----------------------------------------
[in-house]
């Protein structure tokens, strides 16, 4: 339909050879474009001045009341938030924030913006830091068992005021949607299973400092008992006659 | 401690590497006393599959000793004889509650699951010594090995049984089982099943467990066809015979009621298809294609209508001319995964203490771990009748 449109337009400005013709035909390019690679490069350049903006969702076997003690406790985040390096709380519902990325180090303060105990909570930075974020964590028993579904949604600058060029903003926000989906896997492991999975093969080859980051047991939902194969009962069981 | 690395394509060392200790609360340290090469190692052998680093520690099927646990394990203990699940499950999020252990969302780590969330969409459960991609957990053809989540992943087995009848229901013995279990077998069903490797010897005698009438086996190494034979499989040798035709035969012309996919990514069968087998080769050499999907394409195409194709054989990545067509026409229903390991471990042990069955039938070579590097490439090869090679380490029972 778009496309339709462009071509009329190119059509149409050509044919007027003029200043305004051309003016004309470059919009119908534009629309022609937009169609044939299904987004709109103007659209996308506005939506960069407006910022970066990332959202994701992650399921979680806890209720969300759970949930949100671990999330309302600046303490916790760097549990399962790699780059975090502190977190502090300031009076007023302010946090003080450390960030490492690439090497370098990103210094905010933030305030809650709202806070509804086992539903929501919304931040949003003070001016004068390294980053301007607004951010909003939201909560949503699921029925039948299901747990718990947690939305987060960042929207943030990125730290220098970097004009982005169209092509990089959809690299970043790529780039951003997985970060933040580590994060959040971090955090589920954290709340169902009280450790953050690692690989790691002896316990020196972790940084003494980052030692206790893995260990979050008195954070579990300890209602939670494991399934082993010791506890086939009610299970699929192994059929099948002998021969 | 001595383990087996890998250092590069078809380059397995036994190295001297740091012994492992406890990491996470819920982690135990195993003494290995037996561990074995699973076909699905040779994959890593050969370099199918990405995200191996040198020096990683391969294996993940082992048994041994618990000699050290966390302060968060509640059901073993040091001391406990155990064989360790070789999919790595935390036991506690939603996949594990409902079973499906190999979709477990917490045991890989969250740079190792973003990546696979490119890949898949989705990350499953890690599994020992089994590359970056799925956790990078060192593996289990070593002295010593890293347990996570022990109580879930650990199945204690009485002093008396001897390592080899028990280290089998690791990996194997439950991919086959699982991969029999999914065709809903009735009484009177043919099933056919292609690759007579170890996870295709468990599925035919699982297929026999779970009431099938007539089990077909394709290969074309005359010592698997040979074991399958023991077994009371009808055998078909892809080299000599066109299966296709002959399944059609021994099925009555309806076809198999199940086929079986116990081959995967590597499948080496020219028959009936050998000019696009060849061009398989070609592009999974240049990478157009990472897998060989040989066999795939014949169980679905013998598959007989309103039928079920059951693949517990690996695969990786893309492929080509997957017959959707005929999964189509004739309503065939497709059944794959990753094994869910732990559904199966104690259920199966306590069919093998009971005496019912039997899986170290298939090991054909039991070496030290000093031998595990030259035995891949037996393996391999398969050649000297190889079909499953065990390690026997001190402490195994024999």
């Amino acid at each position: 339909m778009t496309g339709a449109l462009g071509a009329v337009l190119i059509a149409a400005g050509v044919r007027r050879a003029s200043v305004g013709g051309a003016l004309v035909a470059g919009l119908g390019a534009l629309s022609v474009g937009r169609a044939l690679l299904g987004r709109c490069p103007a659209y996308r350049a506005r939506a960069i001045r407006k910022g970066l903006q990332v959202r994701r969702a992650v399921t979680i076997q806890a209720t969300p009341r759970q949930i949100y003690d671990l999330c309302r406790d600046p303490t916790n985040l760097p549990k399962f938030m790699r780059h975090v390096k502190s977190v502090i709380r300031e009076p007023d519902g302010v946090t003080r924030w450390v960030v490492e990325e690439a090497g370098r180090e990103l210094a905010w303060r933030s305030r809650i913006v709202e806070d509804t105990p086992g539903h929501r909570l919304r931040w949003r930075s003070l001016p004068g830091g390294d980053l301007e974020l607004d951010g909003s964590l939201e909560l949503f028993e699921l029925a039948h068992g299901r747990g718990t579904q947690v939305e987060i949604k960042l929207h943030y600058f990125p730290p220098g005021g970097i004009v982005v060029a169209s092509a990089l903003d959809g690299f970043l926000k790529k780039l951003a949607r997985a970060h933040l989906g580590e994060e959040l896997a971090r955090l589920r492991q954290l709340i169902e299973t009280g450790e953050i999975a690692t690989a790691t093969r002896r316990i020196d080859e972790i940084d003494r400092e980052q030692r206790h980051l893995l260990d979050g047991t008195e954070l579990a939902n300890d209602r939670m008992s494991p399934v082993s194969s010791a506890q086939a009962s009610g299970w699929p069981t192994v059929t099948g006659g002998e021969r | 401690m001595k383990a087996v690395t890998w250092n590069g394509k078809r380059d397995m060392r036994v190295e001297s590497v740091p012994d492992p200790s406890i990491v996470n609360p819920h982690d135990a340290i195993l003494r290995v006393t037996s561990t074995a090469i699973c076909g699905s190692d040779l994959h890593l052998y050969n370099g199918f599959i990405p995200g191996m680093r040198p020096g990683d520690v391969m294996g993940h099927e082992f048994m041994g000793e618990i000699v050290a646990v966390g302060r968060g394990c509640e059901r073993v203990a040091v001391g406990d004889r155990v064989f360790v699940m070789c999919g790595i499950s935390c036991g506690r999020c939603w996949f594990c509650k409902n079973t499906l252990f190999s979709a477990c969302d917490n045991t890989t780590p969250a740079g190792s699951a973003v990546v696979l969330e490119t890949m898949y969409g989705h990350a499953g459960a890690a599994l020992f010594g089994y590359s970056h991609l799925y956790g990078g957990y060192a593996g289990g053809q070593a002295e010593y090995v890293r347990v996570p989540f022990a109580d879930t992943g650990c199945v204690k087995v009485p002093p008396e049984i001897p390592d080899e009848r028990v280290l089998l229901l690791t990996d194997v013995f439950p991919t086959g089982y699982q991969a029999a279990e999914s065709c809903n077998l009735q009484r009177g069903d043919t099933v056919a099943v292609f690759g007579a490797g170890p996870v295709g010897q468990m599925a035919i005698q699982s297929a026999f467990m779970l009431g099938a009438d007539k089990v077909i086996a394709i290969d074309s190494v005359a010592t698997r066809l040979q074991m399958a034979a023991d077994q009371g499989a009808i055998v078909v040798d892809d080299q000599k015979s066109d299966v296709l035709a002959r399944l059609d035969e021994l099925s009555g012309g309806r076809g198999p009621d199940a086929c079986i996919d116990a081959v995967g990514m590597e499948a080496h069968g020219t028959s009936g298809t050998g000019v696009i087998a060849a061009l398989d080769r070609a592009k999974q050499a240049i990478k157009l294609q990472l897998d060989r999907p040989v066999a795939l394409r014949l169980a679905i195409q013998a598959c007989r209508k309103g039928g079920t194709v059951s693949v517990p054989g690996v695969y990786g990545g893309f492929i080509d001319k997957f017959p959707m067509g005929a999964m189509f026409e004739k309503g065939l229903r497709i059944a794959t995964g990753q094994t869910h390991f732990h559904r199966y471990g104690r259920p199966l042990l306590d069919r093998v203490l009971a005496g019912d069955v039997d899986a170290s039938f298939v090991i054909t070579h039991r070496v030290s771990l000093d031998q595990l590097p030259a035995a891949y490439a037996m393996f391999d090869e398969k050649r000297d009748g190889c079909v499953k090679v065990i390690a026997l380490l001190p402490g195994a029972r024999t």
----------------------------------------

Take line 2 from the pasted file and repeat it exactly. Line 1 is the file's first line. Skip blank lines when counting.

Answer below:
């Protein structure tokens, strides 16, 4: 339909050879474009001045009341938030924030913006830091068992005021949607299973400092008992006659 | 401690590497006393599959000793004889509650699951010594090995049984089982099943467990066809015979009621298809294609209508001319995964203490771990009748 449109337009400005013709035909390019690679490069350049903006969702076997003690406790985040390096709380519902990325180090303060105990909570930075974020964590028993579904949604600058060029903003926000989906896997492991999975093969080859980051047991939902194969009962069981 | 690395394509060392200790609360340290090469190692052998680093520690099927646990394990203990699940499950999020252990969302780590969330969409459960991609957990053809989540992943087995009848229901013995279990077998069903490797010897005698009438086996190494034979499989040798035709035969012309996919990514069968087998080769050499999907394409195409194709054989990545067509026409229903390991471990042990069955039938070579590097490439090869090679380490029972 778009496309339709462009071509009329190119059509149409050509044919007027003029200043305004051309003016004309470059919009119908534009629309022609937009169609044939299904987004709109103007659209996308506005939506960069407006910022970066990332959202994701992650399921979680806890209720969300759970949930949100671990999330309302600046303490916790760097549990399962790699780059975090502190977190502090300031009076007023302010946090003080450390960030490492690439090497370098990103210094905010933030305030809650709202806070509804086992539903929501919304931040949003003070001016004068390294980053301007607004951010909003939201909560949503699921029925039948299901747990718990947690939305987060960042929207943030990125730290220098970097004009982005169209092509990089959809690299970043790529780039951003997985970060933040580590994060959040971090955090589920954290709340169902009280450790953050690692690989790691002896316990020196972790940084003494980052030692206790893995260990979050008195954070579990300890209602939670494991399934082993010791506890086939009610299970699929192994059929099948002998021969 | 001595383990087996890998250092590069078809380059397995036994190295001297740091012994492992406890990491996470819920982690135990195993003494290995037996561990074995699973076909699905040779994959890593050969370099199918990405995200191996040198020096990683391969294996993940082992048994041994618990000699050290966390302060968060509640059901073993040091001391406990155990064989360790070789999919790595935390036991506690939603996949594990409902079973499906190999979709477990917490045991890989969250740079190792973003990546696979490119890949898949989705990350499953890690599994020992089994590359970056799925956790990078060192593996289990070593002295010593890293347990996570022990109580879930650990199945204690009485002093008396001897390592080899028990280290089998690791990996194997439950991919086959699982991969029999999914065709809903009735009484009177043919099933056919292609690759007579170890996870295709468990599925035919699982297929026999779970009431099938007539089990077909394709290969074309005359010592698997040979074991399958023991077994009371009808055998078909892809080299000599066109299966296709002959399944059609021994099925009555309806076809198999199940086929079986116990081959995967590597499948080496020219028959009936050998000019696009060849061009398989070609592009999974240049990478157009990472897998060989040989066999795939014949169980679905013998598959007989309103039928079920059951693949517990690996695969990786893309492929080509997957017959959707005929999964189509004739309503065939497709059944794959990753094994869910732990559904199966104690259920199966306590069919093998009971005496019912039997899986170290298939090991054909039991070496030290000093031998595990030259035995891949037996393996391999398969050649000297190889079909499953065990390690026997001190402490195994024999």